Reaching the corner of the Blue Gum plantation, the track passes a boot cleaning station before rising up towards Boonerring Hill along lovely single file walking track. 



Although fairly relentless, a granite outcrop along the ascent provides a good break. Exploring the area while waiting for Alissa to catch up, I noted an unmarked but relatively formed trail running off on the other side of the outcrop, and made me wonder where it could be going.



The Bibbulmun eventually levels out and traverses a relatively gentle saddle. The summit of Boonerring Hill could be seen quite clearly towering overhead.


Continuing on, the terrain became increasingly filled with a jumble of granite boulders highly reminiscent of the excellent walking across Mt Cuthbert, Mt Vincent, Sullivan Rock and Mt Cooke. Those are some of my favourite sections of the Bibbulmun, so I was excited by the prospect of similar walking along this stretch of the track. 


Following the Bibbulmun's strange tradition of not marking significant side trips like Rocky Pool and the 'secret' summit trail behind Woolbales while giving something like the old well near Chadoora its own sign, the track to the summit of Boonerring Hill is oddly inconspicuous and is easily passed if you are not paying attention. This is particularly bizarre given that the return journey up Boonerring Hill is actually counted towards the day's kilometres in the old chunky Northern Half guidebook! Nevertheless, the turn off can be easily identified if you know what you are looking for - there is a small cleared area at a point where the trail bends sharply away from Boonerring Hill, and there is a tree with Waugals pointing in both directions as pictured above. From the clearing, a side trail should be visible - this is the route to the summit. 


Although relatively easy to follow, the summit trail is quite overgrown and seemed to be lined with all of the scratchiest understorey plants that the Jarrah forest can offer! Thankfully, the ascent is only brief and before long Alissa and I broke out through the scrub to the edge of the hill's granite dome. A distinctively cracked section of granite greeted us, appearing like something between cobblestones and the scree fields of Toolbrunup Peak in the Stirling Range. While making our way up the hill, Alissa and I met two End to Enders enjoying the views after many weeks spent deep in the Jarrah forests.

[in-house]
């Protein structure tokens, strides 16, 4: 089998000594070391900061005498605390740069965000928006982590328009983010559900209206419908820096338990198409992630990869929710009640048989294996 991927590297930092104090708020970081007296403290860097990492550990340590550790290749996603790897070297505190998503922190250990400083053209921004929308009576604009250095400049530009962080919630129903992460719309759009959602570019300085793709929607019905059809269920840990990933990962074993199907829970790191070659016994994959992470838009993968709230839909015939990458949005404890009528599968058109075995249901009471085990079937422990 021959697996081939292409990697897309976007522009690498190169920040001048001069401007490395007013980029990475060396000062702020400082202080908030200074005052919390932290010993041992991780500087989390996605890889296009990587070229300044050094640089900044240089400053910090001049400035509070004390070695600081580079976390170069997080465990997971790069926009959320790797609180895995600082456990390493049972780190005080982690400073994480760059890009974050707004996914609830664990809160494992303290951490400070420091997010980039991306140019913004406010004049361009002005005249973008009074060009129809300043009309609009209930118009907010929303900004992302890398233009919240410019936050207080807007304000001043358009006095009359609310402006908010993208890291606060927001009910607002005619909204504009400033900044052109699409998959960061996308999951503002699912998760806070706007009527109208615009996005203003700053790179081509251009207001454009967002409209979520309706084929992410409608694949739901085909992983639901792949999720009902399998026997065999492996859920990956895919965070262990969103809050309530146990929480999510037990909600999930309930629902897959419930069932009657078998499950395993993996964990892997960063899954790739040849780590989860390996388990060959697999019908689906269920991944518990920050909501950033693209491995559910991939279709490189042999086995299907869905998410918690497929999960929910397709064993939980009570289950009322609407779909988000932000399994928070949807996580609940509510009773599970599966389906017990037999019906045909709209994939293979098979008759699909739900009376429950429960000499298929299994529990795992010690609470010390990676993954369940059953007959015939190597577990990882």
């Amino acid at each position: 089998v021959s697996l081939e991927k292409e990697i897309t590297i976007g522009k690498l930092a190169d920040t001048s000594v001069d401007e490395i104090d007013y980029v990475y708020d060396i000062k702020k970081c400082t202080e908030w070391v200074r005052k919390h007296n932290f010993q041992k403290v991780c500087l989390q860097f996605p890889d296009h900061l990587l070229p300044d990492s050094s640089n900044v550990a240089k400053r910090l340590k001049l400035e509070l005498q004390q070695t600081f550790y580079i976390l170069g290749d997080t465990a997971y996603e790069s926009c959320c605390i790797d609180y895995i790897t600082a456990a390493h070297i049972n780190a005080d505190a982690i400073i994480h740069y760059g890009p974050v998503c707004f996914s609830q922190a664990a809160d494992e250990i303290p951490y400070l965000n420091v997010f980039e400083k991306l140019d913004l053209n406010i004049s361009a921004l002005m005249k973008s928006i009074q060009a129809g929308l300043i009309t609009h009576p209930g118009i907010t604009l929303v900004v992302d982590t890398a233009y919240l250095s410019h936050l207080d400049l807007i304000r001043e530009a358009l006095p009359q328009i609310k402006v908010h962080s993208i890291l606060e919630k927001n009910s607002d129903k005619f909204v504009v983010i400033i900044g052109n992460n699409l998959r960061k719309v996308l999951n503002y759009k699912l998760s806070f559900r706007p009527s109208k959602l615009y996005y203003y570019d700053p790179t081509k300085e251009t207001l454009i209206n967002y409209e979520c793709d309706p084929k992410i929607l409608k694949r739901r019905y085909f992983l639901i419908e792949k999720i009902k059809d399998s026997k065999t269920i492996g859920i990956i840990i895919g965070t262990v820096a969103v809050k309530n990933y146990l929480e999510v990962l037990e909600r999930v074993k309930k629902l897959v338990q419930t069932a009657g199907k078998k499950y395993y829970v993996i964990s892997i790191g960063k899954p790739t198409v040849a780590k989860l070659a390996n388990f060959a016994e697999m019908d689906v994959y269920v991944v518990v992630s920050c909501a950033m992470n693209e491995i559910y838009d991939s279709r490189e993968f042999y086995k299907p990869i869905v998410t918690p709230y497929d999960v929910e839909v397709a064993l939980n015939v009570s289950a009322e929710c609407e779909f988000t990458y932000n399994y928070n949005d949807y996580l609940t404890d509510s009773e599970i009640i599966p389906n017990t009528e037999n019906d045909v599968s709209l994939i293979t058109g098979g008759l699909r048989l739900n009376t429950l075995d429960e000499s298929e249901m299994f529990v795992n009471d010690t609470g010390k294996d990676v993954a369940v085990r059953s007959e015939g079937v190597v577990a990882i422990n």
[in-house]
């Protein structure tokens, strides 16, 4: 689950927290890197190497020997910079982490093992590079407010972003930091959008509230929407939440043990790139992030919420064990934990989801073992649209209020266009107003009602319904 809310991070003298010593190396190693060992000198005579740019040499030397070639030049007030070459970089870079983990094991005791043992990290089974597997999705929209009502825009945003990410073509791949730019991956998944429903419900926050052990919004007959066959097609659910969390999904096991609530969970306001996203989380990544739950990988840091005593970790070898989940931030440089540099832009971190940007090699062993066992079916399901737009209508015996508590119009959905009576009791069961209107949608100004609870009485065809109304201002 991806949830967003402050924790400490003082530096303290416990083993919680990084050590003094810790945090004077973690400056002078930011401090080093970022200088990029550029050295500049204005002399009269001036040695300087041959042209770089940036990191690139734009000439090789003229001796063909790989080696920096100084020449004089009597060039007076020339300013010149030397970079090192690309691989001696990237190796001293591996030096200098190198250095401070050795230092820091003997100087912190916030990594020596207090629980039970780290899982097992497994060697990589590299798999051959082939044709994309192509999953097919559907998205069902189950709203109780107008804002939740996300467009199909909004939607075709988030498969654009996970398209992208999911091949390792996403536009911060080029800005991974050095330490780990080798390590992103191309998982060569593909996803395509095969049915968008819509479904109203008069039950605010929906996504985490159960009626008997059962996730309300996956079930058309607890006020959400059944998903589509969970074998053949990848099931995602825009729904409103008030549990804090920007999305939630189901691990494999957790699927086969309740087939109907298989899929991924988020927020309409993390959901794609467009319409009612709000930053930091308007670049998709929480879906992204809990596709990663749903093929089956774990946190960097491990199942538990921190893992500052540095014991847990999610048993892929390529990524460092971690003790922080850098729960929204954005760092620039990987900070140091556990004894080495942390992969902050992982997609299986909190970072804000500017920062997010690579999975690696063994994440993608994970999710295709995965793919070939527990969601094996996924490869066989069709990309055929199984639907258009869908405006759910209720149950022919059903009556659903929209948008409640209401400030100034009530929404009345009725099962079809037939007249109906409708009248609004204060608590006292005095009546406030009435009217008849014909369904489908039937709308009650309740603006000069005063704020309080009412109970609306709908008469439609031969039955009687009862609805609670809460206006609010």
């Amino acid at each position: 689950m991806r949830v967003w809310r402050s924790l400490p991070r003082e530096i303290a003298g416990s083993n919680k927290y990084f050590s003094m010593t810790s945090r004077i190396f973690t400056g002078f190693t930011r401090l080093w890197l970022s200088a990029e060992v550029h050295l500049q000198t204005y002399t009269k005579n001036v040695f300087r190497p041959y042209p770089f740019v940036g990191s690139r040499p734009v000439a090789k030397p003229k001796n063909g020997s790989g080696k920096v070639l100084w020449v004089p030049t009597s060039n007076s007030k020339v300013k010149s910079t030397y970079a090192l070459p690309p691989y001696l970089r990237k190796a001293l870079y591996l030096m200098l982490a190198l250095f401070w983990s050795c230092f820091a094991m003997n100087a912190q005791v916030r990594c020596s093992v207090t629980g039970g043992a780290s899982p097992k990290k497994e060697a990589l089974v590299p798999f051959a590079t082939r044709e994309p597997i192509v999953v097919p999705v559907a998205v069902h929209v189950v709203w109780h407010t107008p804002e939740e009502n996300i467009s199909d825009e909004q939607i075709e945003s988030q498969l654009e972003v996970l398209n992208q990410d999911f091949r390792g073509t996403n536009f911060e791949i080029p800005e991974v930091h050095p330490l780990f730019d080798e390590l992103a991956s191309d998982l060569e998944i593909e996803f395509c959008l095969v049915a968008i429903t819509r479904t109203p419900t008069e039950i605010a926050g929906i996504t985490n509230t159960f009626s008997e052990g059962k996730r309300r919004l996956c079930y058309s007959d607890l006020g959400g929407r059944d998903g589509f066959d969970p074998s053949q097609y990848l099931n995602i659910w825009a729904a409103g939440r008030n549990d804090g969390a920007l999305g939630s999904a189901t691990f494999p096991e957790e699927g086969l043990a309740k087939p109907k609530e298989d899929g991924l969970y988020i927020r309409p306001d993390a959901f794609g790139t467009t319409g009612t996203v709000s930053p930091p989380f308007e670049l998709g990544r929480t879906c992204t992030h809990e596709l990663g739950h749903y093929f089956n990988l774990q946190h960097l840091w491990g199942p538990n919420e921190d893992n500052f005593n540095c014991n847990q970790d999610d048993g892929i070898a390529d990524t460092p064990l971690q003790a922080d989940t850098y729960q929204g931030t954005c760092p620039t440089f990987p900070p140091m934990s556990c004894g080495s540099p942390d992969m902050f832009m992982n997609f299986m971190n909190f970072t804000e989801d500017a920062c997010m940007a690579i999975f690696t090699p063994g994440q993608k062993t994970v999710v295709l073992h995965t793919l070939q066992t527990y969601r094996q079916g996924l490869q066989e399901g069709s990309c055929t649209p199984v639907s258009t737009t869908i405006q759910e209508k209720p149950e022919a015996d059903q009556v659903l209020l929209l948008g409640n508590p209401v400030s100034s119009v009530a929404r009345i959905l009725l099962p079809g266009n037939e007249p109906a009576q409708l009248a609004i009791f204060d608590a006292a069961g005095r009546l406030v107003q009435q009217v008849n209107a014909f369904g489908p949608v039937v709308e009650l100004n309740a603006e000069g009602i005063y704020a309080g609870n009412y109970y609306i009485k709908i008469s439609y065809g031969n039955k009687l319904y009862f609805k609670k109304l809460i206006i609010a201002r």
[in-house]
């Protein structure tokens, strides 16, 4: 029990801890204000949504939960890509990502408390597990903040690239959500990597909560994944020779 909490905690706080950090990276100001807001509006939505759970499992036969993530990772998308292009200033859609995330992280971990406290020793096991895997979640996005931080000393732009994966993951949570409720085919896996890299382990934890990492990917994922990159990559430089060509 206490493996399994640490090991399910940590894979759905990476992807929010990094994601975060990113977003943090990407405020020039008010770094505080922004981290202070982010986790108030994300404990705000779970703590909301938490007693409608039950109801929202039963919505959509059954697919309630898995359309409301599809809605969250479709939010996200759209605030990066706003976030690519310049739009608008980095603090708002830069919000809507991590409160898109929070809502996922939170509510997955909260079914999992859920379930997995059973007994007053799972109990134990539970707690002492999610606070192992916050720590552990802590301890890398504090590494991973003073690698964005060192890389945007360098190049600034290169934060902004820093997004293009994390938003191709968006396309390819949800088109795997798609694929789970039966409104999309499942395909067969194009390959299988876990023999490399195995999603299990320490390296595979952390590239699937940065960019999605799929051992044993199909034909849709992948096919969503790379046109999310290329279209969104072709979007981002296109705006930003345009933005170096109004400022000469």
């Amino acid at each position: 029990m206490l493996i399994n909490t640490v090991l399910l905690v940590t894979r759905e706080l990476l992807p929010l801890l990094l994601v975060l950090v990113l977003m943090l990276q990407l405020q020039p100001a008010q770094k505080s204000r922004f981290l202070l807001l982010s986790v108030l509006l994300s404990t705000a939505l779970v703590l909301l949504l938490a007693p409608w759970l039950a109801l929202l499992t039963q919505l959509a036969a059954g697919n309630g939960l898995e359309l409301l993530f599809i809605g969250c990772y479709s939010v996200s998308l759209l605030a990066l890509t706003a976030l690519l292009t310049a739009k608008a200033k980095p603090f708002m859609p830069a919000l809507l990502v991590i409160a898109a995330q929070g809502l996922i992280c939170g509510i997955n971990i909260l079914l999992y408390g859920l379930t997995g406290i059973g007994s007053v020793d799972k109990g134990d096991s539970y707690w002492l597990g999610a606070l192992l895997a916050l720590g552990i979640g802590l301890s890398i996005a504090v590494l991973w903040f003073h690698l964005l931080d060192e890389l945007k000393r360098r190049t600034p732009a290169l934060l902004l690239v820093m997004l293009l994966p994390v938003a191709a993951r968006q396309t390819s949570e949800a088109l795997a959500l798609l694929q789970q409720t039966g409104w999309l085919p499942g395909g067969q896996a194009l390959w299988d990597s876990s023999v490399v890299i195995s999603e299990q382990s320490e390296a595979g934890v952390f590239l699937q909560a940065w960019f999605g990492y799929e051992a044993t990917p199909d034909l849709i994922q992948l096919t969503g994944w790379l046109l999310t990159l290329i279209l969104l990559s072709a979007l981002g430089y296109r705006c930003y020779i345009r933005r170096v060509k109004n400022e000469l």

Once at the cracked section of granite, the walk to the summit is an easy task, and is marked by a fairly obvious cairn.


The 360° views from the summit are quite spectacular, and it feels like quite a large reward for relatively little effort compared to the somewhat interrupted views from the summits of Mt Vincent, Cuthbert and Cooke - the latter of which can actually be seen from Boonerring Hill's summit. Incidentally, the more modestly named Boonerring Hill is actually taller than Mt Vincent and Cuthbert, and one has to wonder why there is such a discrepancy in nomenclature. Whatever the case, its less convenient location and more modest name gives Boonerring Hill a greater sense of solitude and quiet - even if the Blue Gum plantation and a conspicuous gold mine nearby shatters the illusion of true wilderness somewhat. 



Heading back down the corridor of scratchiness and back onto the Bibbulmun Track proper, the track heads through a section of lovely Wandoo across the top of the hill. The area reminded me of other great stretches of walking through Wandoo like the Numbat Track in Paruna Wildlife Sanctuary and the section of the Bibbulmun between Ball Creek and Waalegh.


The track then descends steeply down the hill towards the broad valley between Boonerring Hill and the White Horse Hills. 


After the strenuous and exciting walking from the ascent of Boonerring Hill onwards, the walking in the valley was easy but less remarkable, as the Bibbulmun utilised an old vehicle track to take us through some fairly ordinary Jarrah forest. 



Along the old track, the Bibbulmun Track guidebook pointed to Boonerring Spring as an important landmark along the road. Referred to as a 'permanent waterhole', it was alarming to find it was completely dry - not much of a waterhole at all!